The DNA replication process recognizes transcription regulatory elements as punctuation marks at the start and end of genes, according to new research by Ekaterina V. Mirkin, Sergei M. Mirkin (University of Illinois, Chicago), and colleagues.
Because transcription and replication often occur concurrently and share a template, they occasionally collide. Sergei Mirkin and colleagues previously saw that the Escherichia coli replication fork slowed considerably during collisions with the moving RNA polymerase. The group now shows that replication also slows down upon colliding with a motionless RNA polymerase.
The stall occurs either just before or just after the coding frame, depending on the direction of the collision. Replication forks coming from the gene's tail end paused at the promoter. When the transcription cassette was flipped to coorient transcription and replication, the fork paused at the terminator instead.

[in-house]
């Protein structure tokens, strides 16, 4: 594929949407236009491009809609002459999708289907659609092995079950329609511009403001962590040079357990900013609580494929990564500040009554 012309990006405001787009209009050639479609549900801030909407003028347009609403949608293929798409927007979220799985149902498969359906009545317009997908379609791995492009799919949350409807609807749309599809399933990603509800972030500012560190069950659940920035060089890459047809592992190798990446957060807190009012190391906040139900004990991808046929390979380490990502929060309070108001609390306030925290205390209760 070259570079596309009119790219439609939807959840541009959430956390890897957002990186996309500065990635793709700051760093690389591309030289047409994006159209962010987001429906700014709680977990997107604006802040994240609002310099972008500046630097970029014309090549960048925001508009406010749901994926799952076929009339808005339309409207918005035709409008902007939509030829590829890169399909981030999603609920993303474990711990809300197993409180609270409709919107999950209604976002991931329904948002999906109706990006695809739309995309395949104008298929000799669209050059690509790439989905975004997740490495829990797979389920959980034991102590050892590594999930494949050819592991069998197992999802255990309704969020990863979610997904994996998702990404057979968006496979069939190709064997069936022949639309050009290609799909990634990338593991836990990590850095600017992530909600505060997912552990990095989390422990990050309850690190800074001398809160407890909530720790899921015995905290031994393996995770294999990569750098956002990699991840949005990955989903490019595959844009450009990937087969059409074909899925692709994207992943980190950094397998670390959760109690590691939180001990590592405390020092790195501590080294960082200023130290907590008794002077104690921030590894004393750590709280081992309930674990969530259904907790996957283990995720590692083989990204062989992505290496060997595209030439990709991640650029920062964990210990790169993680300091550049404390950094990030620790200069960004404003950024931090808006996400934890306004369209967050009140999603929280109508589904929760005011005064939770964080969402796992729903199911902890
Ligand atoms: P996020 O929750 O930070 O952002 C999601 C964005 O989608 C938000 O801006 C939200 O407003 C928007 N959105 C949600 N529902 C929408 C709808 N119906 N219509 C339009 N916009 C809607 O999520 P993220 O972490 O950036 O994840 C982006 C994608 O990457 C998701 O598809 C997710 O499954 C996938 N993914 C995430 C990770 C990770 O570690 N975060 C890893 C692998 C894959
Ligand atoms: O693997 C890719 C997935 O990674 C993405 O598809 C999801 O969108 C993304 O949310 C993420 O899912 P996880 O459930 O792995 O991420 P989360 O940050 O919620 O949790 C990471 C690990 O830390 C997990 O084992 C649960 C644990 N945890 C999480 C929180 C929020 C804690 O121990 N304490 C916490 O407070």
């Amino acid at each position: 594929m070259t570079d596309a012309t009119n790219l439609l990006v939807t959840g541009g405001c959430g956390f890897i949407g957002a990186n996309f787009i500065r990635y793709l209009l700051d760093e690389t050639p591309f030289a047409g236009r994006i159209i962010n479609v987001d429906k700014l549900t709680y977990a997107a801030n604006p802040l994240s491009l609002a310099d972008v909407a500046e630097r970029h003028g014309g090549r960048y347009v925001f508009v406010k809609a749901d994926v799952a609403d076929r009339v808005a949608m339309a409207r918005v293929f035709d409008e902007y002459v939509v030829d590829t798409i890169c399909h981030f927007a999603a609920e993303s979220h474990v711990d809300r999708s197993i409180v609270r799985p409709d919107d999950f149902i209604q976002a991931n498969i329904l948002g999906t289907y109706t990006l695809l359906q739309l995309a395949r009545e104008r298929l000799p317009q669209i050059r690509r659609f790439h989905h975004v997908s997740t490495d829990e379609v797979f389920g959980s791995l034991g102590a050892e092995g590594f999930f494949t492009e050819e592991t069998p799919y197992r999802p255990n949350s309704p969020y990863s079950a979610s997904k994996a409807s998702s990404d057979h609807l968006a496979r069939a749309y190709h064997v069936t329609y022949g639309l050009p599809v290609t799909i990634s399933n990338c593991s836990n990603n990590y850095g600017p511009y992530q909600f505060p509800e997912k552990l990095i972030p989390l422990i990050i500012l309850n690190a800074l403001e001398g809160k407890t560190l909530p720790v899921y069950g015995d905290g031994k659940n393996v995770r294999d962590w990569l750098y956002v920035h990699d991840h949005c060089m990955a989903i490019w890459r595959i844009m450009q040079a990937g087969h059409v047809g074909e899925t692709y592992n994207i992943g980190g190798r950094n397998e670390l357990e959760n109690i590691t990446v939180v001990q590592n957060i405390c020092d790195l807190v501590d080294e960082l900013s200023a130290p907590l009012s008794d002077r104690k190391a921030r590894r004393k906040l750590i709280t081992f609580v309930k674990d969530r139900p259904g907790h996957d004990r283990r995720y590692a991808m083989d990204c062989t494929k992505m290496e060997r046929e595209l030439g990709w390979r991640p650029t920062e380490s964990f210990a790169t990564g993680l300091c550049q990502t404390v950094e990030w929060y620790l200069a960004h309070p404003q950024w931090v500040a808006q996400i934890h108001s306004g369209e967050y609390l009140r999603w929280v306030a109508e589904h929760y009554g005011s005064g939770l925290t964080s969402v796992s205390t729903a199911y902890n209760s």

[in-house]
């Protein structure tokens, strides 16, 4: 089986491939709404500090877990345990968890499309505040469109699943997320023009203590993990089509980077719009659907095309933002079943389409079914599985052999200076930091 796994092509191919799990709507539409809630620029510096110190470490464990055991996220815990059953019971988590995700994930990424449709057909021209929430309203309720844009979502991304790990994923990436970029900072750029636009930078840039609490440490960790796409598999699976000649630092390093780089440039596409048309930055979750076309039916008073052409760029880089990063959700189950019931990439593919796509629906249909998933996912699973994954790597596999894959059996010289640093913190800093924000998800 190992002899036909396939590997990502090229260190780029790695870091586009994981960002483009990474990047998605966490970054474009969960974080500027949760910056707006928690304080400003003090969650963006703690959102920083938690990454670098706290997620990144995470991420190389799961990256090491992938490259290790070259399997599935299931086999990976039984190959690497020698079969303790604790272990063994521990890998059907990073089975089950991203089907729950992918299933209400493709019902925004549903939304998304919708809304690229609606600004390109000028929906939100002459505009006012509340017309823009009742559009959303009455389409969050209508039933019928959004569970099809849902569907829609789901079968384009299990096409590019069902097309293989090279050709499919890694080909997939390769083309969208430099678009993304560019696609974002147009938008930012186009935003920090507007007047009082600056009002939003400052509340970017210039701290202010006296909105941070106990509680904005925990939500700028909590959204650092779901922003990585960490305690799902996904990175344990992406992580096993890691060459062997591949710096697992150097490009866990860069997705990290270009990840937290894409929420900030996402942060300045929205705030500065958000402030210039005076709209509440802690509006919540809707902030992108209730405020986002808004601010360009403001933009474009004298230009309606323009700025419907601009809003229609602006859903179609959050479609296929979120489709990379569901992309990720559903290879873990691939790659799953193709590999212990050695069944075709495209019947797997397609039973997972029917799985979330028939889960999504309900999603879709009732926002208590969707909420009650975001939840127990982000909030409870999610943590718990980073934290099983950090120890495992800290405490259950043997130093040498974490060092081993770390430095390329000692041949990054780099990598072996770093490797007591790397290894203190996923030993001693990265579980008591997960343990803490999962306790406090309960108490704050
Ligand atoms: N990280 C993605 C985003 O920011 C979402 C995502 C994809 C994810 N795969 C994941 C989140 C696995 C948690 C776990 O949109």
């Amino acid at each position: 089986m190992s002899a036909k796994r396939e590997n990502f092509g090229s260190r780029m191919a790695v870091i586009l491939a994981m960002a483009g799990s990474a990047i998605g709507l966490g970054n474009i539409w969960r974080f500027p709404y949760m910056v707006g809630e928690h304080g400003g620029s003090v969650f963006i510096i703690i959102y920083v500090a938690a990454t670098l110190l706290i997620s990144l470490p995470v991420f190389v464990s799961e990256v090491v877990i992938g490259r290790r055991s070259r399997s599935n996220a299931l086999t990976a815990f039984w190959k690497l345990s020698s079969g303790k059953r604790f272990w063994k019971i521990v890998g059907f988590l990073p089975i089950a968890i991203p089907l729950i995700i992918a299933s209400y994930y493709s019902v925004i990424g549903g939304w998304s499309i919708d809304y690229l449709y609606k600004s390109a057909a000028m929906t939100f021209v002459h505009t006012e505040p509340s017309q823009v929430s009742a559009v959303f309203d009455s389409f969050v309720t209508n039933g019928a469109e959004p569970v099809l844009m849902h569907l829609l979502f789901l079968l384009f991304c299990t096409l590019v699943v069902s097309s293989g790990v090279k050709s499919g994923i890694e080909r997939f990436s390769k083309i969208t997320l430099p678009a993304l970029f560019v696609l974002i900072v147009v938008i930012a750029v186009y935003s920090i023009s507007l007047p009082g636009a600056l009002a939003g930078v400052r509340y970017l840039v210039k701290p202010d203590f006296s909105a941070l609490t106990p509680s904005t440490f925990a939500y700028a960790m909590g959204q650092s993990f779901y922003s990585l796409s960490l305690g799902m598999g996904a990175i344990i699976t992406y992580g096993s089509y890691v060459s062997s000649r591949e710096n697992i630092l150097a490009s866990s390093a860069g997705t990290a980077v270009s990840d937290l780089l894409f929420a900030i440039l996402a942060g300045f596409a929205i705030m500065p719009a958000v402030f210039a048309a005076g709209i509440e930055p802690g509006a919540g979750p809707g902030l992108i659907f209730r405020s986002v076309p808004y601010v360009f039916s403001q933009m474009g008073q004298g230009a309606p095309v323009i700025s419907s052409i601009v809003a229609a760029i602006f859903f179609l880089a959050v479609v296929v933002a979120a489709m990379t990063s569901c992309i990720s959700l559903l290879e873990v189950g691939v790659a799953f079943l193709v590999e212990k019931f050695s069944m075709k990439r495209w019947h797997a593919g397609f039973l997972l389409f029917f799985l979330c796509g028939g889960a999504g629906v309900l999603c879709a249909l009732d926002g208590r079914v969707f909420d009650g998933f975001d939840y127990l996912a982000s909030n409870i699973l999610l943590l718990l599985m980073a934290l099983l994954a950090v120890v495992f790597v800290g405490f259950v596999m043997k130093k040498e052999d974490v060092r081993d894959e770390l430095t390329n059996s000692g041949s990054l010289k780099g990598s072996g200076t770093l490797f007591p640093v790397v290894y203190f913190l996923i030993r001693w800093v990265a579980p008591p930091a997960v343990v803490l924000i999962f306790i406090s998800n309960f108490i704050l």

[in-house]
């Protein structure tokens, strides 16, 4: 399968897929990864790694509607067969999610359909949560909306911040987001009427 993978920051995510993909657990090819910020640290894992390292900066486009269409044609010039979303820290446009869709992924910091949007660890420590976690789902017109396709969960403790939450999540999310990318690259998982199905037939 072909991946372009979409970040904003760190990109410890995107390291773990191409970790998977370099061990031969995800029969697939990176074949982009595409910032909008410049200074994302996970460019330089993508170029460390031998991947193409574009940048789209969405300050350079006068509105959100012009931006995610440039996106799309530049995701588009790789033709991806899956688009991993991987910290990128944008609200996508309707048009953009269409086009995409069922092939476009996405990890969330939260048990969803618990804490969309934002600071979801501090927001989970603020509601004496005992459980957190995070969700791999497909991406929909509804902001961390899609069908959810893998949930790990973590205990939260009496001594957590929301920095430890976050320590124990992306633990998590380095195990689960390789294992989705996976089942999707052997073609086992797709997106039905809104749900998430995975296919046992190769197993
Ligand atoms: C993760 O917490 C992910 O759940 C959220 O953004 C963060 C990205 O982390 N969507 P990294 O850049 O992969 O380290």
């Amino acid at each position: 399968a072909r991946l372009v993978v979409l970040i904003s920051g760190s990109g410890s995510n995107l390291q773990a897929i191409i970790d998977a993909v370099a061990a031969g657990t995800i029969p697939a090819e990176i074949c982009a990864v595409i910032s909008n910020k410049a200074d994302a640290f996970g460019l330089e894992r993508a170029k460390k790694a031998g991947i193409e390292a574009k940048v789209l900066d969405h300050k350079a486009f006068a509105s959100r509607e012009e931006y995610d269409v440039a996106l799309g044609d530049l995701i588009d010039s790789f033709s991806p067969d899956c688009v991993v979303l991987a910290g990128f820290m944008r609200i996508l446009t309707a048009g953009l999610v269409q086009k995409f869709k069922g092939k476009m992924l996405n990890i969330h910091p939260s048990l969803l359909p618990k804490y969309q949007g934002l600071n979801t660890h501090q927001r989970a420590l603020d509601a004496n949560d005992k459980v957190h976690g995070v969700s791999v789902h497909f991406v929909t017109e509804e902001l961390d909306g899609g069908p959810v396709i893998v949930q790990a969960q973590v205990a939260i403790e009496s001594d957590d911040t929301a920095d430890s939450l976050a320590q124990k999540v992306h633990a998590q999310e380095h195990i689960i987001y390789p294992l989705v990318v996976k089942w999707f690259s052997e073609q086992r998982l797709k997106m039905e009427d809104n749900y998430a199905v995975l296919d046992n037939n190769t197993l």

The fork's pause signals are the transcription initiation and termination complexes, depending on the direction. “This polarity,” says Mirkin, “assures the replication fork pauses immediately after it passes the coding region, no matter which direction it came from.”
Mirkin suggests that these pauses might be a window of opportunity to correct mistakes in the newly replicated DNA. “Imagine a mark for the replication fork that says, ‘Look, you just finished copying a very important part of the text. Now slow down and check your work.’”